By Ashok Sajjanhar*
The National League for Democracy (NLD) led by Aung San Suu Kyi assumed power in Myanmar in March, 2016. The NLD had handsomely won the elections in November 2015, notwithstanding the huge obstacles placed in its path by the military. Suu Kyi herself could not assume the role of the country’s president because of a constitutional provision debarring her from doing so. She hence anointed her loyal aide and confidant U Htin Kyaw to this high position.
India’s first official contact with the NLD government was established when External Affairs Minister Sushma Swaraj paid a one-day visit to Naypyidaw on 22nd August 2016 where she met Suu Kyi as well as President Kyaw. Conversely, Chinese Foreign Minister Wang Yi had travelled to Naypyidaw on 05 April 2016 – within a week of assumption of power by the NLD – to establish contact with the new government.
President Kyaw chose India as the destination of his first foreign visit as president. This visit took place from 27-30 August 2016. This underscores the importance Myanmar attaches to relations with India. At the same time it should be noted that Suu Kyi, whose official position is State Counsellor and Foreign Minister but who is the de facto leader of the country, chose China to be the first country of her visit – notwithstanding China’s collaboration with the military government when she was under house arrest. When she was under house arrest, Suu Kyi was highly critical of Chinese actions. After assuming power, virtues of realpolitik appear to have caught up with her and she seems to have realised the need to mend fences with Beijing.
Domestic peace and security, as well as economic development appear to be the basic determinants of Suu Kyi’s reach out to China. She is now scheduled to visit India in October for the BRICS-BIMSTEC Summit outreach during which she will meet Indian Prime Minister Narendra Modi and other world leaders.
Despite the delay in reaching out to Myanmar, India can quickly make up for lost time by working assiduously and with dedication to strengthen the partnership. Both countries share a heritage of religious, linguistic, cultural and ethnic ties.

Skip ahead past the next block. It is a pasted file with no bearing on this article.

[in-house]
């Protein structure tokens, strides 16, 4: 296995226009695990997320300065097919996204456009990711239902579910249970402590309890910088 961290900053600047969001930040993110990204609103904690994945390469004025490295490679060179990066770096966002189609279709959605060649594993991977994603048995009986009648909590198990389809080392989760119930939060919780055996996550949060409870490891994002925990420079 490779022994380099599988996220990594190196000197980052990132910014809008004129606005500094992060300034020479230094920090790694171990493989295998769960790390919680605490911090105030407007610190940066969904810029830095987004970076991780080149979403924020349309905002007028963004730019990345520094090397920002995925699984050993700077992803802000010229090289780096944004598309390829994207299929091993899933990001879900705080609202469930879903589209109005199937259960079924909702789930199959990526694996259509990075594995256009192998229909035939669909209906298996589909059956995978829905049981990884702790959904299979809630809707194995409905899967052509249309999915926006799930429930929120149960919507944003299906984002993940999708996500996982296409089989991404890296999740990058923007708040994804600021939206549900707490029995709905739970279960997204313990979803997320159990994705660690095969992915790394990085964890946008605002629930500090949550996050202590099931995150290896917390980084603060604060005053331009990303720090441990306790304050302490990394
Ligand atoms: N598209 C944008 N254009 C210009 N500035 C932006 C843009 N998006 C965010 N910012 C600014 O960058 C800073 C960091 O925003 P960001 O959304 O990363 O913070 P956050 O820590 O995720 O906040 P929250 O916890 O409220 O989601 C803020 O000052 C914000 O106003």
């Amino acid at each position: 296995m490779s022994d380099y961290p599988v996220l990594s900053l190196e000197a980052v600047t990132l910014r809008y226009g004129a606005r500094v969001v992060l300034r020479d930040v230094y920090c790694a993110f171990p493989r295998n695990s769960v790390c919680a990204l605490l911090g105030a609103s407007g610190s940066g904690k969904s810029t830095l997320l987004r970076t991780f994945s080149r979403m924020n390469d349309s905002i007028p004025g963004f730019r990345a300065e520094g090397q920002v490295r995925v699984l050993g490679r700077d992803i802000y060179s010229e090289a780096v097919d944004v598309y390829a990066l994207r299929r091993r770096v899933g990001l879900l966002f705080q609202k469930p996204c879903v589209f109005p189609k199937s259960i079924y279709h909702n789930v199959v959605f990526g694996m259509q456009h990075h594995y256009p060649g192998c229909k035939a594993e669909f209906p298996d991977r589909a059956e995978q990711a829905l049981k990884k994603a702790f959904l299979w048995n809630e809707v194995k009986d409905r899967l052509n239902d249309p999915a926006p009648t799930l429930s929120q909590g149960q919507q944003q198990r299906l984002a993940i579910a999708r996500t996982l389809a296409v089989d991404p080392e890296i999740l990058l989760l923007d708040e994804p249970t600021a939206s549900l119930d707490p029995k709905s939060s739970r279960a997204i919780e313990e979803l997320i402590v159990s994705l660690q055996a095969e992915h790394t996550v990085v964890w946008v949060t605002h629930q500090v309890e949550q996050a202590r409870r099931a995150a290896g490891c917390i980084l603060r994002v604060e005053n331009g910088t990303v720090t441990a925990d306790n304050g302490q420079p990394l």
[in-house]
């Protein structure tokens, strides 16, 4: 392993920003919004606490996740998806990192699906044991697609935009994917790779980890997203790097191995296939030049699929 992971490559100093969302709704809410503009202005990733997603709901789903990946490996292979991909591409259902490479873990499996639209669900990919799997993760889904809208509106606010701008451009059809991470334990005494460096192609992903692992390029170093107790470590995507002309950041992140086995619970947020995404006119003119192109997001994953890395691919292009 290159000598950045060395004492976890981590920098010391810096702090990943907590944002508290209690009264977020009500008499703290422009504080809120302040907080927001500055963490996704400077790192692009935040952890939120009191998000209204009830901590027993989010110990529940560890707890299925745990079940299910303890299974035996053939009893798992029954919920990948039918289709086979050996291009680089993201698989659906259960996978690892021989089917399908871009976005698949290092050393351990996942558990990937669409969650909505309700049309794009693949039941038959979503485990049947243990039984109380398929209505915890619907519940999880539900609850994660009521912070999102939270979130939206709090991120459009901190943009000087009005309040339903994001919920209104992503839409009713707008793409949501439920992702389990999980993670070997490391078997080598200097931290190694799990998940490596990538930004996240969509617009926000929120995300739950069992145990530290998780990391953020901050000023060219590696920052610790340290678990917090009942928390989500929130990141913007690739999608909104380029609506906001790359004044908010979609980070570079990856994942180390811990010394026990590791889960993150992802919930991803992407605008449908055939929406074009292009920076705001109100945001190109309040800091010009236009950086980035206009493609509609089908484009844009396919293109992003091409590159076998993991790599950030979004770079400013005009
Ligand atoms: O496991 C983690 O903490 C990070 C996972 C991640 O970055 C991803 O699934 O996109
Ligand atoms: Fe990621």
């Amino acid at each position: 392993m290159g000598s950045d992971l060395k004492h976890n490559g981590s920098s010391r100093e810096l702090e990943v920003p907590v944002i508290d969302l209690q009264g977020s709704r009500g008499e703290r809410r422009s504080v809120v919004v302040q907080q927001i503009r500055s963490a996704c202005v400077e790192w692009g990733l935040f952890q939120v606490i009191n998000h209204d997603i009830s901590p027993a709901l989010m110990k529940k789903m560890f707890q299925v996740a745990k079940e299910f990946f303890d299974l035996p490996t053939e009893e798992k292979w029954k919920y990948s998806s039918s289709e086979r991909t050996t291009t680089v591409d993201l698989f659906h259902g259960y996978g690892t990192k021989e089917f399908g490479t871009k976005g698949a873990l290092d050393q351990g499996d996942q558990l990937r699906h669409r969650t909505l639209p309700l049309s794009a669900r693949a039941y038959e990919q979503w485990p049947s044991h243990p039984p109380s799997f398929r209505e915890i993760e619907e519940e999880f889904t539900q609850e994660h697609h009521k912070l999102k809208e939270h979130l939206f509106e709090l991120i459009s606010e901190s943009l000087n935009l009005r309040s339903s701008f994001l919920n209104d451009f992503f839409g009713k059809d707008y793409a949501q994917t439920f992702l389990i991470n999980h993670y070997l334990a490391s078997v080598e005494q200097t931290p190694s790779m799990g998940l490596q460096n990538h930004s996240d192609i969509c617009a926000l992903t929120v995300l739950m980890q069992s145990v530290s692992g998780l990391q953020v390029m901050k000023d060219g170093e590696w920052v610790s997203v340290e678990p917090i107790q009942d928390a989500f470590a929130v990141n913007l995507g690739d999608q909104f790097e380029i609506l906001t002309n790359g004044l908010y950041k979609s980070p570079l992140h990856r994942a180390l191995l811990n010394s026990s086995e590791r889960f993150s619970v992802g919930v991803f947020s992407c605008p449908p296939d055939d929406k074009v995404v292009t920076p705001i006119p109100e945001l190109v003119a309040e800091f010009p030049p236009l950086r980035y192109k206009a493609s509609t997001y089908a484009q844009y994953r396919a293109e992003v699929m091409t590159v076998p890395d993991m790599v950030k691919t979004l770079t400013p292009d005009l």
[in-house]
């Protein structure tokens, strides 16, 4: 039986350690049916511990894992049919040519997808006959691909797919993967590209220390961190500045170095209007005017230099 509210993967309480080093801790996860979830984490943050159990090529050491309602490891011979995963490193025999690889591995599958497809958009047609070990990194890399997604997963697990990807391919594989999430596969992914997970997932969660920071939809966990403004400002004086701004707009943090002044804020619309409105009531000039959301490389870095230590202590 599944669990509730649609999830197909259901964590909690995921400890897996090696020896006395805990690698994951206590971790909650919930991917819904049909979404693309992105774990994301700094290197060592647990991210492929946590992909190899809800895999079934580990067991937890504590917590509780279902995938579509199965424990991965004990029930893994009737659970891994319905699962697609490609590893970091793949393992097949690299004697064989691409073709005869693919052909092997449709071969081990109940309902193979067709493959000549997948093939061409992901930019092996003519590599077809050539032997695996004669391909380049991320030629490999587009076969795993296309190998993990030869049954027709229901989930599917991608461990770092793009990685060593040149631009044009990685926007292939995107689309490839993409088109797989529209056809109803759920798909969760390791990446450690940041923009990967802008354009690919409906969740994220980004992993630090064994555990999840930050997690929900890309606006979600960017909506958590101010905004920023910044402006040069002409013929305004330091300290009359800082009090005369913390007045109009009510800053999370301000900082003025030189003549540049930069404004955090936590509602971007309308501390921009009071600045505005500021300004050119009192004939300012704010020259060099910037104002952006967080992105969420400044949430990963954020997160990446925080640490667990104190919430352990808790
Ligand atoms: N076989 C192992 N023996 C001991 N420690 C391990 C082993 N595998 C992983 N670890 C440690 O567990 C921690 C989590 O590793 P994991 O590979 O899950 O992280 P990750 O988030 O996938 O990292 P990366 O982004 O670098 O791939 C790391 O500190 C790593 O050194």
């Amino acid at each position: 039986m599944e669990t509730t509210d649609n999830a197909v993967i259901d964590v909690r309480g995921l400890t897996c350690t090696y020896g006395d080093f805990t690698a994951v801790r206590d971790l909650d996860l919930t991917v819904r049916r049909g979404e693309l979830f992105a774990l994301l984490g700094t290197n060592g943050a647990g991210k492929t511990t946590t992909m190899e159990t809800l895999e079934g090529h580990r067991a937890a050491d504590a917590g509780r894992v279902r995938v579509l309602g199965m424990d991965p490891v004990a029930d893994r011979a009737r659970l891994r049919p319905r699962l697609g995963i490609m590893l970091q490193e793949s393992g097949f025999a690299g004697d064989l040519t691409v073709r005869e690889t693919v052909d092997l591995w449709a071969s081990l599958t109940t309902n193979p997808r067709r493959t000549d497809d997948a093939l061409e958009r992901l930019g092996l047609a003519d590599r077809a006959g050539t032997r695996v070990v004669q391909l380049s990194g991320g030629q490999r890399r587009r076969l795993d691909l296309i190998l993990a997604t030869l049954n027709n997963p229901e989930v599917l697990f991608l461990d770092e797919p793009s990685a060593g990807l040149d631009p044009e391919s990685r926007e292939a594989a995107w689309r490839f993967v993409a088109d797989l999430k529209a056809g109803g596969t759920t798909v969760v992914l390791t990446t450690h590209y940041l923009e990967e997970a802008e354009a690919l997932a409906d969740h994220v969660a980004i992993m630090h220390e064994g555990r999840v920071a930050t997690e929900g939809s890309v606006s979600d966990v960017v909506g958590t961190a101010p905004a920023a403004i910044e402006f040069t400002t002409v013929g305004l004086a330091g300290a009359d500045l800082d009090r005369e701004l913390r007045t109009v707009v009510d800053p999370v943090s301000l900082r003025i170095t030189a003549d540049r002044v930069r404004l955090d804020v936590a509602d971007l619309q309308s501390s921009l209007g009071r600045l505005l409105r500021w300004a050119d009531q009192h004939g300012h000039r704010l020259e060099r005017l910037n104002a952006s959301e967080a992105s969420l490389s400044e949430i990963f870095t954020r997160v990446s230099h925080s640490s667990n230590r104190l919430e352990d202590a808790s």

President Kyaw’s tour provided a valuable opportunity to both countries to have a comprehensive dialogue on all issues of mutual interest and concern.
The most important message conveyed to President Kyaw was by Prime Minister Modi, who in his statement said, ‘’at every step of the way, 1.25 billion people of India will stand by you – both as partners and as friends.’’ This message was both in context of bilateral ties as well as in the regional context of providing counterpoise to China’s increasing influence in Myanmar’s affairs, which often makes Myanmarese citizens and leaders wary and nervous.
During the wide-ranging talks between the two leaders, particular focus was accorded to security along the 1640-kilometer long land border shared by the countries. Insurgents from Indian states often seek refuge in Myanmar’s jungles to launch strikes against Indian civilians and security forces. With Myanmar’s cooperation, India is effectively dealing with this menace. No less than President Kyaw reassured Swaraj of Naypyidaw’s support to New Delhi in ensuring security during her visit and stated that Myanmar will not allow its territory to be used for attacks against India. This commitment was reiterated during President Kyaw’s visit to New Delhi as well.
Myanmar is the spring board for providing connectivity to India’s northeastern states with the ASEAN countries. It therefore plays a critical role not only in ensuring stability and security of northeast India but also in its economic development and progress.
Two of the four agreements signed during the visit – the India-Myanmar-Thailand trilateral highway and the upgradation of the road segment between Kalewa and Yagyi; and the completion of the Kaladan Multimodal Transit Transport Project by December 2016 – relate to improving connectivity. Both countries expressed their resolve to strengthen maritime security cooperation in the Bay of Bengal. Myanmar represents the pivot around which the success of India’s ‘Act East Policy’ – launched by Modi in Naypyidaw in November 2014 – revolves. It was decided to strengthen engagement in economic and commercial cooperation including agriculture, banking, power and energy, and trade in pulses. Both countries agreed to expand cooperation in oil exploration and hydrocarbon pipeline construction by Indian companies.
India offered to share its experience in creating institutions as well as policies to deal with relations between the Centre, states and regions as well as ethnic and religious minorities. India expressed support for Myanmar’s national reconciliation and peace process under the Panglong Conference. It was decided to give further impetus to development cooperation including capacity building, education, healthcare and infrastructure. Promoting cultural cooperation and academic exchanges was accorded significant emphasis.
Enhancing ties with India can help Myanmar to counterbalance China’s influence and also develop its economy by using Indian investment, expertise and capacity. Transition to a civilian government in Myanmar has given greater strategic space to India. The message President Kyaw takes back from New Delhi is that India stands ready to support Myanmar in every possible way on its march to security, reconciliation and prosperity. As Prime Minister Modi said, “A bright future for Myanmar is not just your objective. It is also our aspiration.”
* Ashok Sajjanhar
Former Indian Ambassador to Kazakhstan, Sweden and Latvia
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